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to sustain the wavering fortunes of constitutionalism, and reminded the opposition that during their brief tenure of office in 1834-5, the Duke of Wellington and Sir Robert Peel had explicitly adopted and re-affirmed the principles of the Quadruple alliance. For the partial failure of the Legion neither the Government nor its commander was responsible; but the Parliament would become so if the moral effect of its continued presence in Spain seemed to be repudiated by Great Britain. But in truth, the question was not one of disappointment on the part of the gallant mover, for he complained quite as bitterly of the success of the Marines as of the repulse of the troops under General Evans :
“It is alleged that the measures of the Government have not produced any good results. Try that allegation by this test. If those measures had not been adopted—if the Auxiliary Legion and the marines had not given their co-operation, what would have befallen the Spanish people? Do you not know, on Major Richardson's authority, that Bilboa would have been taken by assault? and would not the British seamen have seen from afar upon the main the Durango standard of Don Carlos floating from the castle of St. Sebastian ? Take another test if you please it. Let me suppose this motion carried. If you carry the present motion—if you prevent any acknowledgment of the Legion-if you break the character of this force—if
withdraw the marines from the north coast of Spain (the importance and efficiency of whose services you cannot deny)—what will be the result? The courier who will convey the intelligence will VOL. II.
convey tidings of great joy to St. Petersburg, to Vienna, and to Berlin; and he will convey tidings of great dismay wherever men value the possession of freedom or pant for its enjoyment. It will palsy the arm of liberty in Spain. It will fill her heart with despair. A terrible revulsion will be produced; from Calpe to the Pyrenees the cry, We are betrayed by Eng. land!' will be heard, and over that nation which you will indeed have betrayed, Don Carlos will march, without an obstacle, to Madrid.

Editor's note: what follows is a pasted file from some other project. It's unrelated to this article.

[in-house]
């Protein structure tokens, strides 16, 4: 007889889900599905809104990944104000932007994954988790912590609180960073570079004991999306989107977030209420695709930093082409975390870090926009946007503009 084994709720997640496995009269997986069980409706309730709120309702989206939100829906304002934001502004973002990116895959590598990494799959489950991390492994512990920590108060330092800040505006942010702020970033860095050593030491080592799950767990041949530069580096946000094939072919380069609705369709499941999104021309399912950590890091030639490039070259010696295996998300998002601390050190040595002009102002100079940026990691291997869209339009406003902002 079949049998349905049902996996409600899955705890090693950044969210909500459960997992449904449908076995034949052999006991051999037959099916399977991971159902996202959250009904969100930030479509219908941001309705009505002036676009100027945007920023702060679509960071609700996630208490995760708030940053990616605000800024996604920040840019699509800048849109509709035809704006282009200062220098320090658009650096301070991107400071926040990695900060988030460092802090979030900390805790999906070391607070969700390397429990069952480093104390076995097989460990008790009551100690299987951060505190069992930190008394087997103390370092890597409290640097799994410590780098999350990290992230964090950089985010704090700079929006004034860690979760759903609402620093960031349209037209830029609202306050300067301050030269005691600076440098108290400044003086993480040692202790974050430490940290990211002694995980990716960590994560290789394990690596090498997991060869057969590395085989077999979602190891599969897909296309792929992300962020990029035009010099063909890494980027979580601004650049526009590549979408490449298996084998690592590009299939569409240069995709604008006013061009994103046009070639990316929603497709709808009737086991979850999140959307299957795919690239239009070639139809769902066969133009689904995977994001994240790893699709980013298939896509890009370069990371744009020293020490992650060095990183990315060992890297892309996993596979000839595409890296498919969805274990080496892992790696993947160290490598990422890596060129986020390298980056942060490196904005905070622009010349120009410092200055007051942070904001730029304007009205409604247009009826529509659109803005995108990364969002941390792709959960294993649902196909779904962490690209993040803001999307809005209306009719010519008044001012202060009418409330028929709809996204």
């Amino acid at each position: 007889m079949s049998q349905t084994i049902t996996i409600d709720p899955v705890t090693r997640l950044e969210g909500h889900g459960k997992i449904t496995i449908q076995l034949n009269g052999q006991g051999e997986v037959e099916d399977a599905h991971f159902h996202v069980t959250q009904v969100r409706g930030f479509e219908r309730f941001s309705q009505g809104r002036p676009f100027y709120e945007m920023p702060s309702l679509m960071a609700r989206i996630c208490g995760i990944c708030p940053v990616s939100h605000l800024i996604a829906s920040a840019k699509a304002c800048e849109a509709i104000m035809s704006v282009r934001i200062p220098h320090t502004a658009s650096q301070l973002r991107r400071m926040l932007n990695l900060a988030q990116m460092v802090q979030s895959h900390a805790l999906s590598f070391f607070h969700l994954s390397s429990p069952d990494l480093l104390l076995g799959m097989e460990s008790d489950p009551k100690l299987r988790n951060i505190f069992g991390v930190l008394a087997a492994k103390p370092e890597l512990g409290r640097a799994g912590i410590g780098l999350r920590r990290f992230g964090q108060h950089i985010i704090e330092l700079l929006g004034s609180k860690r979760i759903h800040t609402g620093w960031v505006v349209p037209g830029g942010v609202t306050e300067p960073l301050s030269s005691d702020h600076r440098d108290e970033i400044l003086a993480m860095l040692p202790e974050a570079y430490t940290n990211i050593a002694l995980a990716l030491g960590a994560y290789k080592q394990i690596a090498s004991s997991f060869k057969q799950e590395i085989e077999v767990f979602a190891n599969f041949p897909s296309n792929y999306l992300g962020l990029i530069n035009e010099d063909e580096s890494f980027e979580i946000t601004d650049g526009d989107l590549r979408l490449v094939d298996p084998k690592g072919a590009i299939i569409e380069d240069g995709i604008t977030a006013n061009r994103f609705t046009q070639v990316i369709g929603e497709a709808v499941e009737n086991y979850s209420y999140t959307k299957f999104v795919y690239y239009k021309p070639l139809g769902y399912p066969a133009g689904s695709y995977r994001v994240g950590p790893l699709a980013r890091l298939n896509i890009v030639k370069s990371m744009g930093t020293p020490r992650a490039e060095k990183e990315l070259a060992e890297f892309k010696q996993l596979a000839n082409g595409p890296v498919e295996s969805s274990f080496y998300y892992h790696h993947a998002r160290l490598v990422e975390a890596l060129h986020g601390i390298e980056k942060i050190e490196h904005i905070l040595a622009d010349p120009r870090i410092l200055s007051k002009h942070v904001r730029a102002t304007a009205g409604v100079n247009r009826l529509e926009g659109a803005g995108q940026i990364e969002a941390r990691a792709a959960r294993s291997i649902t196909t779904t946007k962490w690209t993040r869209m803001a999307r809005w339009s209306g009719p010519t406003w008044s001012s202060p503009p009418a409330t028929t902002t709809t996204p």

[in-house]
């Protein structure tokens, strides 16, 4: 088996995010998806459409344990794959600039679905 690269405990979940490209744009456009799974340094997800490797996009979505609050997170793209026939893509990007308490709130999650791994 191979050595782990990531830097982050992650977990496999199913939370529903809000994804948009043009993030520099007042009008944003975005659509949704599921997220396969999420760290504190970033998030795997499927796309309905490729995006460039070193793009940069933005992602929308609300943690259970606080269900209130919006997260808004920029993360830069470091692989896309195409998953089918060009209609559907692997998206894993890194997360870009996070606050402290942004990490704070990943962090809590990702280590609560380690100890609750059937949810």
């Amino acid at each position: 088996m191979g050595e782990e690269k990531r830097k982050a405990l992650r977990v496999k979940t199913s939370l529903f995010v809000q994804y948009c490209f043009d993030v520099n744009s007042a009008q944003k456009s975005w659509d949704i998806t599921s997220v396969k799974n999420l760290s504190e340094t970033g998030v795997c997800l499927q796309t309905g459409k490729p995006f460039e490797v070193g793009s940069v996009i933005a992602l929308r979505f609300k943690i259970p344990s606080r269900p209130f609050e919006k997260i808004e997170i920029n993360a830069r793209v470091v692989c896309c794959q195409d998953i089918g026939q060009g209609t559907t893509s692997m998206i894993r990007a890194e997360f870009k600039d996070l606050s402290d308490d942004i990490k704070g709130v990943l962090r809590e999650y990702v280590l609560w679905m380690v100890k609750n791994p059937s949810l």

You cheer me in mockery—do you? Who are you that cheer me? Not your leaders—not the men who are placed conspi. cuously before me. They know, they feel, the impolicy of these rash manifestations. They profess horror at the atrocities of
on Carlos, and deprecate his triumph; but you that cheer me, disclose your hearts and exhibit the wishes by which your political conduet is determined. Cheer on-exult in the anticipated victories of despotism in Spain, and with your purpose let the people of England be made well acquainted. But, turning from you, I call upon the rest of the House, and to the British people beyond the House, to reflect upon the events which must follow the triumph of Don Carlos. Do you not know him? Do you stand in need of any illustrations of his character? What was it that befel Spain when the constitution was suppressed in 1823 ? Do you not think that Don Carlos will improve upon Ferdinand's example, and recollect what model was held out to him ? Have we forgotten the massacre at Cadiz ? Is Riego's blood effaced from our memories ? Do you doubt that the same terrible career of remorseless, relentless vengeance will be pursued by the marble-hearted despot by whom such horrors have been already perpetrated ? With whom, attended with what companionship, encompassed by what councillors did Don Carlos land in England ? Did he not dare to set his foot upon our shores with Moreno, the murderer of Boyd and Torrijos, beside him? But what further evidence of his character and his propensities do we want, than his terrible Durango ordinance ? I have heard it asked whether it be befitting that in Spain, the